The Royal Society of New Zealand, like the Royal Society of which I have the honour to be a Fellow, is supposed to stand for science. Not “Western” science, not “European” science, not “White” science, not “Colonialist” science. Just science. Science is science is science, and it doesn’t matter who does it, or where, or what “tradition” they may have been brought up in. True science is evidence-based not tradition-based; it incorporates safeguards such as peer review, repeated experimental testing of hypotheses, double-blind trials, instruments to supplement and validate fallible senses, etc. True science works: lands spacecraft on comets, develops vaccines against plagues, predicts eclipses to the nearest second, reconstructs the lives of extinct species such as the tragically destroyed Moas.
If New Zealand’s Royal Society won’t stand up for true science in your country who will? What else is the Society for? What else is the rationale for its existence?
Yours very sincerely,
Richard Dawkins FRS
Stop Press: If any scholars would like to write to the chief executive of the Royal Society of New Zealand about this matter his name is Paul Atkins and his email address is email@example.com.
From today, all Italians will need to abide by the country’s ‘super green pass’ law, which means that only those who are double jabbed or have recently recovered from Covid are allowed to enter a wide variety of public places, such as restaurants and theatres. Unlike the old ‘green pass’ system, the ‘super green pass’ does not allow for the unvaccinated to provide proof of a negative Covid test, further hindering their right to participate in public life. MailOnline has the story.
Italy has brought in tougher restrictions for unvaccinated people as the holidays draw near, excluding them from indoor restaurants, theatres and museums to reduce the spread of Covid and encourage the unvaccinated to get their jabs.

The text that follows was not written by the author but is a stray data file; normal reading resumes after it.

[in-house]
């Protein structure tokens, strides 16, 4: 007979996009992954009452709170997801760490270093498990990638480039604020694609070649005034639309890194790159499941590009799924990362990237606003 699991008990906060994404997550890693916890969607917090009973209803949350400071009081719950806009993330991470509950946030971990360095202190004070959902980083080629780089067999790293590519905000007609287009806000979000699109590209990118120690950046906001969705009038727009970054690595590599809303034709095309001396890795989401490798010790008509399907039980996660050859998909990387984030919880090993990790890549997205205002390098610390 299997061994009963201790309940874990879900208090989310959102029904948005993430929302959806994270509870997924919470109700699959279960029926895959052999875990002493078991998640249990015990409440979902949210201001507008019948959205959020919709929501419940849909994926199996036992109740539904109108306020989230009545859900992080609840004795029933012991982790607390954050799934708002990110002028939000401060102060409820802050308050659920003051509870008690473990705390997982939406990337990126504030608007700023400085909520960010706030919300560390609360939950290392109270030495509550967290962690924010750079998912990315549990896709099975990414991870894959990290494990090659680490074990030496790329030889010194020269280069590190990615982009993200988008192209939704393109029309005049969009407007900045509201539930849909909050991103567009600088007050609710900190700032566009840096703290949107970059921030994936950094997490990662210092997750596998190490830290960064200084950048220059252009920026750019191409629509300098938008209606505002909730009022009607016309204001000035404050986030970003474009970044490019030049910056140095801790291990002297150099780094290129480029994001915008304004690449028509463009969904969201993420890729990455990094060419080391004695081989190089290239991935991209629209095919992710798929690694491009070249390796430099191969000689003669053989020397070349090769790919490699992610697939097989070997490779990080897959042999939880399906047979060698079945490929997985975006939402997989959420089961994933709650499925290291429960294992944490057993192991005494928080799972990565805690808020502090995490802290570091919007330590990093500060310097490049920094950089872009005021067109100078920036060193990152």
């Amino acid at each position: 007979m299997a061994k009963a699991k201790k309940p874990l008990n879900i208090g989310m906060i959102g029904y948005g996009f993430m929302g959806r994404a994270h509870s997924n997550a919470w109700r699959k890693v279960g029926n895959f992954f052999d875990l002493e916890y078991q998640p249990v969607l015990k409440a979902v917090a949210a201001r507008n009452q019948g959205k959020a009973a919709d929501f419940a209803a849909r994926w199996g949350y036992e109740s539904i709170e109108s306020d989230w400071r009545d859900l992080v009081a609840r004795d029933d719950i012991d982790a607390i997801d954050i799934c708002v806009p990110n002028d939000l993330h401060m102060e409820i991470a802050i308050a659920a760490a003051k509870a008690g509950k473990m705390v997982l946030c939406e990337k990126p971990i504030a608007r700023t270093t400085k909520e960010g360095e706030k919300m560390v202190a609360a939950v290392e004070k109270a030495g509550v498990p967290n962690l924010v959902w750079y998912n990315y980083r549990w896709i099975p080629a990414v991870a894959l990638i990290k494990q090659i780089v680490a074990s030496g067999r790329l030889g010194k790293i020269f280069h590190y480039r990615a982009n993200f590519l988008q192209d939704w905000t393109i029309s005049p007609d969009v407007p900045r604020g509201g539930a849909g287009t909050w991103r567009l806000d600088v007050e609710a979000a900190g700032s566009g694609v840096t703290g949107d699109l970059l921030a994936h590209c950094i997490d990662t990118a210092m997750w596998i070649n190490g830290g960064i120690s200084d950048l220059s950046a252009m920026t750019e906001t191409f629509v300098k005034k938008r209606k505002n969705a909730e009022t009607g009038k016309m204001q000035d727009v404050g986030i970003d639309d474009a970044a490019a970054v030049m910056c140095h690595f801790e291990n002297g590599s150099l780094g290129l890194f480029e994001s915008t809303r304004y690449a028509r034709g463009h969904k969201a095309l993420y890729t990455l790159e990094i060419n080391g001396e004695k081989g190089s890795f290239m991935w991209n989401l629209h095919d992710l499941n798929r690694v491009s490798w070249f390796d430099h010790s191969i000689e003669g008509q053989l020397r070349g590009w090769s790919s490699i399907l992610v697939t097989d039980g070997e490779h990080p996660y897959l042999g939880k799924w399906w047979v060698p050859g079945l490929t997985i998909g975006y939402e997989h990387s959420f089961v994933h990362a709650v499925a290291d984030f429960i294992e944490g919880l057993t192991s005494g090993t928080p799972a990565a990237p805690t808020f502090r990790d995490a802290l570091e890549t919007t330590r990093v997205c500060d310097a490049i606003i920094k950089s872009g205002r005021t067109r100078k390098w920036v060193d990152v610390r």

Only those who have the ‘super green pass’, which requires Italians to be double jabbed rather than providing a negative Covid test result, will be able to fully participate in public life from Monday.
Italian police will be checking will be checking whether those visiting indoor restaurants, bars, concerts, sports events, theatres and public events, have the ‘super’ green health pass until January 15th.
The restrictions follow a steady rise of Covid cases in Italy for the past six weeks, with 15,021 infections recorded on Sunday, and a concern about the new Omicron variant which is believed to be more transmissible than the Delta strain.
Elsewhere in Europe, leaders have rushed in a raft of new lockdown measures and travel bans amid panic over rising cases and the arrival of the Omicron variant.
Germany has announced it will lock down its unvaccinated citizens and ban them from most public spaces in the run-up to Christmas, while those in France will have to show proof of vaccination to maintain a valid Covid pass which allows them into public venues.
Italy’s vaccination rate is higher than many of its neighbours, at 85% of the eligible population aged 12 years-old and older and 77% of the total population. But people in their 30s, 40s and 50s have proved the most reluctant to get vaccinated, with nearly 3.5 million still not having received their first doses.
They are also the same age group that is now being hardest hit by the virus, according to Silvio Brusaferro, head of Italy’s National Health Institute.
Worth reading in full.
The Justice Secretary has said that school closures during lockdown had put vulnerable and neglected children at a greater risk of harm and abuse. In turn, Dame Rachel de Souza, the current Children’s Commissioner for England, concluded that the system put in place to protect six year-old Arthur Labinjo-Hughes, who was murdered by his step-mother, was further weakened by the Government’s Covid restrictions, whereas her predecessor, Anne Longfield, mentioned that “very vulnerable children have continued to slip from view” over the course of the pandemic. The Times has the story.
Dame Rachel de Souza said that the voices of children must be listened to following the murder of Arthur Labinjo-Hughes.
Arthur was killed in June last year after Emma Tustin and Thomas Hughes had submitted him to a “campaign of cruelty” that amounted to torture at their home in Shirley, Solihull. The boy was isolated, abused and forced to eat salt-laced meals before dying from an “unsurvivable brain injury” after being beaten by Tustin.
Tustin was jailed for life at Coventry crown court with a minimum term of 29 years last week for abusing, poisoning and murdering Arthur while his father was jailed for 21 years for manslaughter and abuse. The judge described the case as “one of the most distressing and disturbing” he had experienced.